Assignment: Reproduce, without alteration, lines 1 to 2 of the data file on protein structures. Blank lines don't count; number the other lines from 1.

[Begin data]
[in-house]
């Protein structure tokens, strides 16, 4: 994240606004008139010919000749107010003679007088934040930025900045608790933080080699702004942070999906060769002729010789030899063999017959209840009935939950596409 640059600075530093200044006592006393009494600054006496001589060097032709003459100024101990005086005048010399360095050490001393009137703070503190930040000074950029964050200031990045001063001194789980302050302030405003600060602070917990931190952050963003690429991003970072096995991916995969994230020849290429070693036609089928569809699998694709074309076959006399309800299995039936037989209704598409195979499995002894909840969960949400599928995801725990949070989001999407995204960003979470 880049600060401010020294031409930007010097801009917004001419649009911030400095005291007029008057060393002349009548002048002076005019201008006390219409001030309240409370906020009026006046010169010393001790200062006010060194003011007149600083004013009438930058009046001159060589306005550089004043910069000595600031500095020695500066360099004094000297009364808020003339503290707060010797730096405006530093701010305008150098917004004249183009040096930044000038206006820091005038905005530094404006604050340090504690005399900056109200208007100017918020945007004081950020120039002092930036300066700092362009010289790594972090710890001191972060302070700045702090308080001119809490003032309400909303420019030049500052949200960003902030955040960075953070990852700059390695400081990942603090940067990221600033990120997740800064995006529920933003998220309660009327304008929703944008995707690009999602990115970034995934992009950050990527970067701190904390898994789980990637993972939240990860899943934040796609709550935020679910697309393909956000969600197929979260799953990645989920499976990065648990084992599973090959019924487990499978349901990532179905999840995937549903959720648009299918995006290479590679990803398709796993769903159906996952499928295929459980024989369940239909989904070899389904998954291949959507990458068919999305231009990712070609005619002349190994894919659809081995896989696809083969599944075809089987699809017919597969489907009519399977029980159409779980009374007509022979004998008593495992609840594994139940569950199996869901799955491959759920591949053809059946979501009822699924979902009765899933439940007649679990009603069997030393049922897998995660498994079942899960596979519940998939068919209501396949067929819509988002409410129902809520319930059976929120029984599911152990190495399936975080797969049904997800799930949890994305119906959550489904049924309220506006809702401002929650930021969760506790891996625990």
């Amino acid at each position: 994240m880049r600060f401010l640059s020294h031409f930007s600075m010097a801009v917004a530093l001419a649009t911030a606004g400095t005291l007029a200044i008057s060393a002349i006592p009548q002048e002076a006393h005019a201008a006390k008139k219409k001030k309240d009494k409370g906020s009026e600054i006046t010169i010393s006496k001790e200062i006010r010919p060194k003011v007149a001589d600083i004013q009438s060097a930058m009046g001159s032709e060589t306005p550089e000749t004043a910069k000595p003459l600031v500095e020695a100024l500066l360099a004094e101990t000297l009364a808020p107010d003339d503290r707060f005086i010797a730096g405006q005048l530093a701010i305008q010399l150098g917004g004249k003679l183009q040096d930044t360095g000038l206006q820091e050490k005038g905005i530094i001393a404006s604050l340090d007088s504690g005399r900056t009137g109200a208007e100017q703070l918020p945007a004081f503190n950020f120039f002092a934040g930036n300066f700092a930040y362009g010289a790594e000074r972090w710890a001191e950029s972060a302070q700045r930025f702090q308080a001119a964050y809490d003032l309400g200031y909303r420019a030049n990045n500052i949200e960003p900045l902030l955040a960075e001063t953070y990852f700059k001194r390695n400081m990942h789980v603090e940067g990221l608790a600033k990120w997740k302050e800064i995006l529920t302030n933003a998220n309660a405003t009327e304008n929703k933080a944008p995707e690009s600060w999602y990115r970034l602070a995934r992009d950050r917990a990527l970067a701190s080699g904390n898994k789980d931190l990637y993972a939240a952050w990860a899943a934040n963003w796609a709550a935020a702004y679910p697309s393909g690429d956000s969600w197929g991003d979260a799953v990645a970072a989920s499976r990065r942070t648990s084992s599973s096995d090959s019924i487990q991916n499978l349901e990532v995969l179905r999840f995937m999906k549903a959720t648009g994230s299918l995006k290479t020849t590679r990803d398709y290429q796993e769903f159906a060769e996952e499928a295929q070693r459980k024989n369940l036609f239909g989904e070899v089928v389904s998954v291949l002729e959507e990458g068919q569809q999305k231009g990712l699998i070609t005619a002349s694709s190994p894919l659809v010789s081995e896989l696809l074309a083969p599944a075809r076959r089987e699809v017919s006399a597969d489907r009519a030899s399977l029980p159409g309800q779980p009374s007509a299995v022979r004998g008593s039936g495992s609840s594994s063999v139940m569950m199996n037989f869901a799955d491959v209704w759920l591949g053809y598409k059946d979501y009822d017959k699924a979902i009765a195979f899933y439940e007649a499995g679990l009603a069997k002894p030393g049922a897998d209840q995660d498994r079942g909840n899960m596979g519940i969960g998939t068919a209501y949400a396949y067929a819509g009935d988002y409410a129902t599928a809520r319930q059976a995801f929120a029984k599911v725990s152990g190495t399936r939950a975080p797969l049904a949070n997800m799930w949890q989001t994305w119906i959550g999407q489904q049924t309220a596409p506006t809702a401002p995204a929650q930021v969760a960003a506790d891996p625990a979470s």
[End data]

[in-house]
């Protein structure tokens, strides 16, 4: 994240606004008139010919000749107010003679007088934040930025900045608790933080080699702004942070999906060769002729010789030899063999017959209840009935939950596409 640059600075530093200044006592006393009494600054006496001589060097032709003459100024101990005086005048010399360095050490001393009137703070503190930040000074950029964050200031990045001063001194789980302050302030405003600060602070917990931190952050963003690429991003970072096995991916995969994230020849290429070693036609089928569809699998694709074309076959006399309800299995039936037989209704598409195979499995002894909840969960949400599928995801725990949070989001999407995204960003979470 880049600060401010020294031409930007010097801009917004001419649009911030400095005291007029008057060393002349009548002048002076005019201008006390219409001030309240409370906020009026006046010169010393001790200062006010060194003011007149600083004013009438930058009046001159060589306005550089004043910069000595600031500095020695500066360099004094000297009364808020003339503290707060010797730096405006530093701010305008150098917004004249183009040096930044000038206006820091005038905005530094404006604050340090504690005399900056109200208007100017918020945007004081950020120039002092930036300066700092362009010289790594972090710890001191972060302070700045702090308080001119809490003032309400909303420019030049500052949200960003902030955040960075953070990852700059390695400081990942603090940067990221600033990120997740800064995006529920933003998220309660009327304008929703944008995707690009999602990115970034995934992009950050990527970067701190904390898994789980990637993972939240990860899943934040796609709550935020679910697309393909956000969600197929979260799953990645989920499976990065648990084992599973090959019924487990499978349901990532179905999840995937549903959720648009299918995006290479590679990803398709796993769903159906996952499928295929459980024989369940239909989904070899389904998954291949959507990458068919999305231009990712070609005619002349190994894919659809081995896989696809083969599944075809089987699809017919597969489907009519399977029980159409779980009374007509022979004998008593495992609840594994139940569950199996869901799955491959759920591949053809059946979501009822699924979902009765899933439940007649679990009603069997030393049922897998995660498994079942899960596979519940998939068919209501396949067929819509988002409410129902809520319930059976929120029984599911152990190495399936975080797969049904997800799930949890994305119906959550489904049924309220506006809702401002929650930021969760506790891996625990």